The Mystery of the Missing Picture Rails



I continue to learn new things about the Cross House, and each discovery is a thrill. Yesterday, Kelly of Old House Dreams did a holiday post, and used a great image. The image is also timely for today, Christmas Eve. Courtesy of the Library Of Congress.


By a wonderful coincidence, the image also highlighted an issue I was writing a post about.

See the walls?

See the papered frieze at the top of the walls?

See the picture rail just below the frieze? This was a strip of molding common to houses for many decades, and was used to hang pictures from (with special hooks).



Like this.



The parlor in the Cross House, primed white. Note the lack of a picture rail. I knew such a rail MUST have existed, as this protected expensively done plaster walls from being punctured with a zillion holes over time.



Some sleuthing (isn’t sleuthing fun!) confirmed that a picture rail did once exist, and even its precise location, which I penciled in. The bottom of the rail is 101-inches above the floor, and the top of the rail is about 22-inches below the ceiling.



And the space above the rail would have certainly had a paper frieze, again like this…



Note also ceiling paper, another standard of the era.



There is NO picture rail remaining in the Cross House. Thus, I went on the hunt for traces of evidence. In the foyer, the rail was almost kissing the ceiling. Oh!



In the dining room the rail was again about 22-inches below the ceiling. Oh!



Dining room, with the lost rail penciled in. The paper is 1970s.



The upper stair hall did not have a picture rail. It did have wall paper, a paper frieze, and ceiling paper. There is however a very curious thing, which also exists in several rooms on the second floor: a faint black thin horizontal line on the bare plaster. Huh?



In the round bedroom there is clear evidence of the lost rail. Oh! I never noticed before!



In the hexagon bedroom is the same faint black line. The lost rail would have covered the line. The line cannot be an imprint of the lost rail, as the rail was much wider.



More mystery line.


I will be replacing all the missing picture rail, as the rooms look just a bit naked without all their original bits.

The headache will be staining the rail to match the extant trim in the various rooms.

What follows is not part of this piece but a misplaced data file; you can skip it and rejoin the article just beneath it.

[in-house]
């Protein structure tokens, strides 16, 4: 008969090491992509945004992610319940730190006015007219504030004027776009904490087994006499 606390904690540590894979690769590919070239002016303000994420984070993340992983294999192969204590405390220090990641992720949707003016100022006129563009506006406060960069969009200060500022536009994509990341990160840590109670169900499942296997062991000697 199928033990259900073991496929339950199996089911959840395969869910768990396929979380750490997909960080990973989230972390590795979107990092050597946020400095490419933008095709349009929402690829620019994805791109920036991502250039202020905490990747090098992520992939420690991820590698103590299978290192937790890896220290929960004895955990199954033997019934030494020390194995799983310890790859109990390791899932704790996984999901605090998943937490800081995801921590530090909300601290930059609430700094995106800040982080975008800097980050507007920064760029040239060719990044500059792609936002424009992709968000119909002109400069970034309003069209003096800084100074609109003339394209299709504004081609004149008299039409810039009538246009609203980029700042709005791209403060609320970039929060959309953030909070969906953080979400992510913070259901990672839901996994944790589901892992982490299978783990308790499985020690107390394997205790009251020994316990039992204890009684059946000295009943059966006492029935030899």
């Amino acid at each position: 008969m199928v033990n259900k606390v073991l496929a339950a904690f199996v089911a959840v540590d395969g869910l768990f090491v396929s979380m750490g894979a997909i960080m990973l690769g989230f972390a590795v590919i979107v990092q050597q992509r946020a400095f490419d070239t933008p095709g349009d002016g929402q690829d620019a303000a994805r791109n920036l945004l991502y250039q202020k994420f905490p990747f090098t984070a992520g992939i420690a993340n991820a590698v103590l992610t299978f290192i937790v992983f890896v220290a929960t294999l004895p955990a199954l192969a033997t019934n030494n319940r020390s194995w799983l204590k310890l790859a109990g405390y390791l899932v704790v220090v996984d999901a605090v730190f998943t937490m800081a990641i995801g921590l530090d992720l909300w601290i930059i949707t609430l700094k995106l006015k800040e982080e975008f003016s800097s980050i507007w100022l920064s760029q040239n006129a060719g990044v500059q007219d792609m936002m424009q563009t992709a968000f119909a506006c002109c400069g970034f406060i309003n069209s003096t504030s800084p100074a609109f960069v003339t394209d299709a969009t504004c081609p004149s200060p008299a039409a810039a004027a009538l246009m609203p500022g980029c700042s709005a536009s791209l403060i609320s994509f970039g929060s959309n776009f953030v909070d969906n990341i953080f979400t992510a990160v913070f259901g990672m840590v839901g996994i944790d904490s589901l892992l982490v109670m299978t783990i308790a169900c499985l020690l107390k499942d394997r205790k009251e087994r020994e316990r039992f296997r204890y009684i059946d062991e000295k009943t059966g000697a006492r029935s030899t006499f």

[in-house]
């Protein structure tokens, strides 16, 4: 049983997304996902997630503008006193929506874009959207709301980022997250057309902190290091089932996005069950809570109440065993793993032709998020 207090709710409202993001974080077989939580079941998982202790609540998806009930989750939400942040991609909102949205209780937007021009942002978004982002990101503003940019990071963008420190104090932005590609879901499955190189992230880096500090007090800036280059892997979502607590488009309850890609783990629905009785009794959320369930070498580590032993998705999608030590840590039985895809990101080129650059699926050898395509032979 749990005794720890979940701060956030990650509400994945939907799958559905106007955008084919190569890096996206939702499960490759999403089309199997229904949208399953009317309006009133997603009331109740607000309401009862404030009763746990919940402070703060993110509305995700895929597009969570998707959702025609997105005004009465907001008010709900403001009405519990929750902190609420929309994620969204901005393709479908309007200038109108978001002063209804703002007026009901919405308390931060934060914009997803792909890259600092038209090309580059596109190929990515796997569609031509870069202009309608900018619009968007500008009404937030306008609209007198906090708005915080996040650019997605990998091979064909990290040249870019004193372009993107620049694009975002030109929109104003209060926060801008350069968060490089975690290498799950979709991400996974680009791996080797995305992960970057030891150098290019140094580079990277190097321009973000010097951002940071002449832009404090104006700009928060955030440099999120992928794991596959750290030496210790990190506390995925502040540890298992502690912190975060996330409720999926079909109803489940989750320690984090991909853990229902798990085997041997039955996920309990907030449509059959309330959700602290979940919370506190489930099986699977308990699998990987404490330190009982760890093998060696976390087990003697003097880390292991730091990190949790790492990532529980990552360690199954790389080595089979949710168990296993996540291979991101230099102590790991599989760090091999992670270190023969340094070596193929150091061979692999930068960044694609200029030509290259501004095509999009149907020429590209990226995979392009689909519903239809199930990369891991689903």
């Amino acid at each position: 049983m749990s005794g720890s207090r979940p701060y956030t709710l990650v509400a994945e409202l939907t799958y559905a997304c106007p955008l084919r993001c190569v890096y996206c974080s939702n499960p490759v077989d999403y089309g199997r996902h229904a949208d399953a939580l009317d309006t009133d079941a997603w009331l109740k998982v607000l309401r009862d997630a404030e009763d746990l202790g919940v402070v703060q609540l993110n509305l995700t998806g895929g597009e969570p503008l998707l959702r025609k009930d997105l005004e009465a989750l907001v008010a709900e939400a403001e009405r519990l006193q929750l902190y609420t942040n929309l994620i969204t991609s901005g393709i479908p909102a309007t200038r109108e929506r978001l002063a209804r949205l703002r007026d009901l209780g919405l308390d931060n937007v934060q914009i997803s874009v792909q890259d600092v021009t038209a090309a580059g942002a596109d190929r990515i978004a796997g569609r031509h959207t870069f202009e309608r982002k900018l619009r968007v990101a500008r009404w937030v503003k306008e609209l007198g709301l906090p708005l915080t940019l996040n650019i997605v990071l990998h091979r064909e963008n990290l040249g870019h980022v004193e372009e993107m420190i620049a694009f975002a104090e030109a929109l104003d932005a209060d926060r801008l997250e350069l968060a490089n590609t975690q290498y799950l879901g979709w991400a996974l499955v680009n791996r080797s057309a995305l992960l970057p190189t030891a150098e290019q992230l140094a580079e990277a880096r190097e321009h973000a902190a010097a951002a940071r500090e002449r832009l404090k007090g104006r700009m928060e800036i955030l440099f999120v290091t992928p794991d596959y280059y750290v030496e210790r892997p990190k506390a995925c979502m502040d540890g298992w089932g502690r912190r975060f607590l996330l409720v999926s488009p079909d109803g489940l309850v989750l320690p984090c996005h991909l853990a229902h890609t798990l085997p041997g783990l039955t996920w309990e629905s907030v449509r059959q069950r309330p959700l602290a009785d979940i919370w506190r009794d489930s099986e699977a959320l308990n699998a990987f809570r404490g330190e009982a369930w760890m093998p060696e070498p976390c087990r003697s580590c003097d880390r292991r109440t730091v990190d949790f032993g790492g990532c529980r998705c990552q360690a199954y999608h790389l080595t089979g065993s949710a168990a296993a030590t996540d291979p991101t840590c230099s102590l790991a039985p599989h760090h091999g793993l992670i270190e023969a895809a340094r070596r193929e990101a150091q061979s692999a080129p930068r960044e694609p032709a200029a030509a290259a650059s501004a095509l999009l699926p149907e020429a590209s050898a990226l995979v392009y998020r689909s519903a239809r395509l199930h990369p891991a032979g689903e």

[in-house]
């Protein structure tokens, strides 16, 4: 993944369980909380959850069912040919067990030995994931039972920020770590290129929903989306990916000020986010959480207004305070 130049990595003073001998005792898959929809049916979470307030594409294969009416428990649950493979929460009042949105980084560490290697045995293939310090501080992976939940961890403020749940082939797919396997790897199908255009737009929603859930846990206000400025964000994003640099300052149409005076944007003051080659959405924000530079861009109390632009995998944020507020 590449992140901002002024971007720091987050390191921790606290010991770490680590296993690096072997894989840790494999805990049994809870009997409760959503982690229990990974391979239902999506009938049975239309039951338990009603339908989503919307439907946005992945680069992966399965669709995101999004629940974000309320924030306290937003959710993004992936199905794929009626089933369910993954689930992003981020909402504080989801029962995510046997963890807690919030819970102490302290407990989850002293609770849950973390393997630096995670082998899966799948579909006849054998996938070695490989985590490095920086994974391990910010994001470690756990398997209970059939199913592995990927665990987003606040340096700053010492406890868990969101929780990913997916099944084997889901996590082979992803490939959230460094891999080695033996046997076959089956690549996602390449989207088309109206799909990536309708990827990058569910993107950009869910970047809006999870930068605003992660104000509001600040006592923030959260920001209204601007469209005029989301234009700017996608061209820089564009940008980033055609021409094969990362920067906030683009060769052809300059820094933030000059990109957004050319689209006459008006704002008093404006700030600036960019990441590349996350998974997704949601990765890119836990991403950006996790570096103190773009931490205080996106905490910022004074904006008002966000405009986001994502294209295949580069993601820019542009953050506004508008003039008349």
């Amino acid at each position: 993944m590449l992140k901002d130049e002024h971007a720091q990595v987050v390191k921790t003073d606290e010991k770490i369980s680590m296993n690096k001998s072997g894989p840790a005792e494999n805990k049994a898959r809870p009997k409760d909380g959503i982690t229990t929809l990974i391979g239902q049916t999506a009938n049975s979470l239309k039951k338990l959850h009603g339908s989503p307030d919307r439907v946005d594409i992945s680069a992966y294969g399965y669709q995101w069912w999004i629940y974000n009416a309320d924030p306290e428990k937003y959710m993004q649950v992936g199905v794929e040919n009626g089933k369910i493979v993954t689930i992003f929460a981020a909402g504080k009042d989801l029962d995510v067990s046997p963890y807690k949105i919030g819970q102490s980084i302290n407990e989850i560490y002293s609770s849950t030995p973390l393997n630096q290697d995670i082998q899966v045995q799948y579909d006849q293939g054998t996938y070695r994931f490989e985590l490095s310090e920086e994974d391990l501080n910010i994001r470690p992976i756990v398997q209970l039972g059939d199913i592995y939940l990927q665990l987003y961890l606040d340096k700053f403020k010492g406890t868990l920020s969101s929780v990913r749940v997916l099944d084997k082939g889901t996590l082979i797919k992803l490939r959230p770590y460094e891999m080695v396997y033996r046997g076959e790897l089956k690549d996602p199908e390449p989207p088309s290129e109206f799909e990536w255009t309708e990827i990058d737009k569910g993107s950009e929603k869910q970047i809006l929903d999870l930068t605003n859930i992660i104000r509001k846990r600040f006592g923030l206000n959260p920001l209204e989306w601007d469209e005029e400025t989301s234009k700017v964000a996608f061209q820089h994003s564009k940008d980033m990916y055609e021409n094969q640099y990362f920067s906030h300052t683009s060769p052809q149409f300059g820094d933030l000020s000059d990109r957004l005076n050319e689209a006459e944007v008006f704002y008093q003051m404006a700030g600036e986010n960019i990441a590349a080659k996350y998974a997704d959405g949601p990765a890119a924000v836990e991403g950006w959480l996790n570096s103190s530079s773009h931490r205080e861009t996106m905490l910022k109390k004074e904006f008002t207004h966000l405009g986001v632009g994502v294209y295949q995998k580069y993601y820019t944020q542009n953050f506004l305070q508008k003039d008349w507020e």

Today, crown molding is common, but what I like about picture rail is that it is such a distinctly period look.

And my period house cries out for its lost rail.


  1. [email protected] on December 24, 2015 at 8:18 pm

    Just a thought about the seemingly narrow width of the black line – only a narrow section of the bottom of the picture rail touches the wall, the rest stands proud of the wall so the hook can loop over it. To me that thickness looks about right given the rail I just installed and the ghosts on my own walls and casings.

    Hope you have a very merry Christmas (and maybe someday we can both have completed rooms as lovely as Kelly’s photo).

  2. Kelly on December 25, 2015 at 12:10 pm

    I was just about to say the same thing Meg said!

    Glad you will be bringing back picture railing! Besides my love affair with beadboard I’m seeing picture rails on the side (shhhh, don’t tell beadboard!) 🙂

    Merry Christmas!

  3. Rachael on December 26, 2015 at 10:38 am

    Oh how timely this post is for us! Restoring our lost picture rail is now nearing the top of our to-do list here in South Dakota. We have an IDENTICAL black line on our walls- right where the picture rail originally was. I am wondering- do you plan to wallpaper above the picture rail? Paint it the same color as the ceiling? Paint the same color as the walls? Where are you going to obtain our picture rail? We were lucky enough to find a 12″ piece of the original in the crawlspace (what a thrill) and are going to look into having it custom made by a local millwork company. Good luck with the picture rail at the Cross House!

  4. David on February 10, 2016 at 3:48 pm

    Hi Ross, I was just taking a look at the pictures you provided above and noticed that you don’t have any crown molding, did you have it taken out so you could repair the plaster of did the Cross House have something else that replace crown molding?

    • Ross on February 10, 2016 at 6:46 pm

      David, the Cross House had no crown molding. Just picture rail. This was common for the era.

  5. Seth Hoffman on October 16, 2016 at 1:28 pm

    I like the subtle class of picture rail, in addition to its functionality. Our house has it in most of the major rooms, installed up at the ceiling, rather than at a frieze level below. It adds a nice modest finishing touch of detail that’s in keeping with the classic but modest interior millwork.

  6. Brenda Orlowski on October 28, 2016 at 10:42 am

    I adore picture rails!

  7. djd_fr on January 15, 2017 at 6:50 am

    And perhaps you have artist friends who would enjoy using those rails.

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